Winter mittens, a little late.

The swans are in the lake and the daffodils are blooming; I have finished a pair of warm, double-layered, felted wool mittens. Not quite impeccable timing, even though I like the mittens themselves very much!

There are two mittens, obviously, but my other hand is taking the picture.

In my defense, I did start them in the winter, but I think that my baby precociously developed an understanding of irony; she started sleeping through the night the evening before my return to work. The Venn diagram of, “Time” and, “Energy” is most often two circles so far apart that you could practically lie down between them.

Don’t mind if I do…

Anyway, the “make winter accessories out of old sweaters” trend has been around as long as the internet, but I never had a sweater I really wanted to use that way. However, I did have two pieces of wool knit in my scrap bag: a pink cashmere shirt and a piece of a green wool/silk skirt. I felted both by running them through a hot wash and dry twice, and figured that I’d make luxurious double-layered mittens.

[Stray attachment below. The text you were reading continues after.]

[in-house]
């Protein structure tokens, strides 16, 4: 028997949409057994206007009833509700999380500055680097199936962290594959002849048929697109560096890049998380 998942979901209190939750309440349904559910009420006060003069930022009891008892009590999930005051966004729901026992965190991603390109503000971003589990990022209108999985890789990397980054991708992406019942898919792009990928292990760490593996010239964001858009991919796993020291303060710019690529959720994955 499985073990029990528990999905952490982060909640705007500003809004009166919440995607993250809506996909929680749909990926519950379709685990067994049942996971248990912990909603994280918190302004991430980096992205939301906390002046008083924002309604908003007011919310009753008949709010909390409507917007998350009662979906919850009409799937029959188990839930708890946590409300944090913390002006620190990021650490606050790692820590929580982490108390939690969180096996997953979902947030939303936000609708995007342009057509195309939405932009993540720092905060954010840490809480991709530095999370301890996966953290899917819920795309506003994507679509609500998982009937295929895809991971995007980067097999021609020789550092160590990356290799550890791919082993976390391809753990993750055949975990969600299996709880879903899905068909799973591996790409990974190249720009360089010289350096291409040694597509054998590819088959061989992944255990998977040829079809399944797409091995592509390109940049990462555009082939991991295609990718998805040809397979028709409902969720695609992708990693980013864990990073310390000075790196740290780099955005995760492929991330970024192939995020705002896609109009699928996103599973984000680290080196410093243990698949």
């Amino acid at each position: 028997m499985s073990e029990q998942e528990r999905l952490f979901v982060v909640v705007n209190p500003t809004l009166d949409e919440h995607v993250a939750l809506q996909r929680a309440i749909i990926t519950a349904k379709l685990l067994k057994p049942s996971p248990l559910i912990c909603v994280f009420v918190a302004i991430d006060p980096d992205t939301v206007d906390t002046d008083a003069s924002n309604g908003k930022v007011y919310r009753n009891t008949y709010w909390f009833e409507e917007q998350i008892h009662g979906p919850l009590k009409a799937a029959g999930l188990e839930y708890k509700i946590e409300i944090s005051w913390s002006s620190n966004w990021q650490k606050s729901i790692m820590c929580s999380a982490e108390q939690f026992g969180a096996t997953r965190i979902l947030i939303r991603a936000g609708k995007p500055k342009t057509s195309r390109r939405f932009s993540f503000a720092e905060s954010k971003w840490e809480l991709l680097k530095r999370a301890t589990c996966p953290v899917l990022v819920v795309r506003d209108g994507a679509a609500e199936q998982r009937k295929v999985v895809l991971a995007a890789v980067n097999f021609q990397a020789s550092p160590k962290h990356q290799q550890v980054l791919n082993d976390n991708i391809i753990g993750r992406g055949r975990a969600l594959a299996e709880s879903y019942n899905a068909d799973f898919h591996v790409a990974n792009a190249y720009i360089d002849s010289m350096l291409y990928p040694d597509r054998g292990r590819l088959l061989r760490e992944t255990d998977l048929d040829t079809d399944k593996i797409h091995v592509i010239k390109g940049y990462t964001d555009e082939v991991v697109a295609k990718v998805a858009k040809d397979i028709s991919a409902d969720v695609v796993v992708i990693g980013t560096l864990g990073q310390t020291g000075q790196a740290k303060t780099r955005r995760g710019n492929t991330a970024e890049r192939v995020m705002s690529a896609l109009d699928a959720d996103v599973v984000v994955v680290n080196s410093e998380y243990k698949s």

This is after felting, which is why the sweater looks a bit wonky.

All I did needed to do was make two pairs of mittens, slip one inside the other, and hem. Easy, right?

Titled: The Effects of Sleep Deprivation, January 2022

Sigh. So, then, I unpicked one pink mitten to make a right and a left.

Much better!

For the green outer mittens, I used a smaller seam allowance to make them ever-so-slightly bigger than the pink ones. It helps them lie together without wrinkling, which is more comfortable.

See, the green mittens are bigger.

Then, I tucked the pink set inside the green set, folded the green hem over the pink, and whip-stitched it down.

Tucked in neatly! Also, you totally can’t tell that I didn’t have green thread and just used navy blue.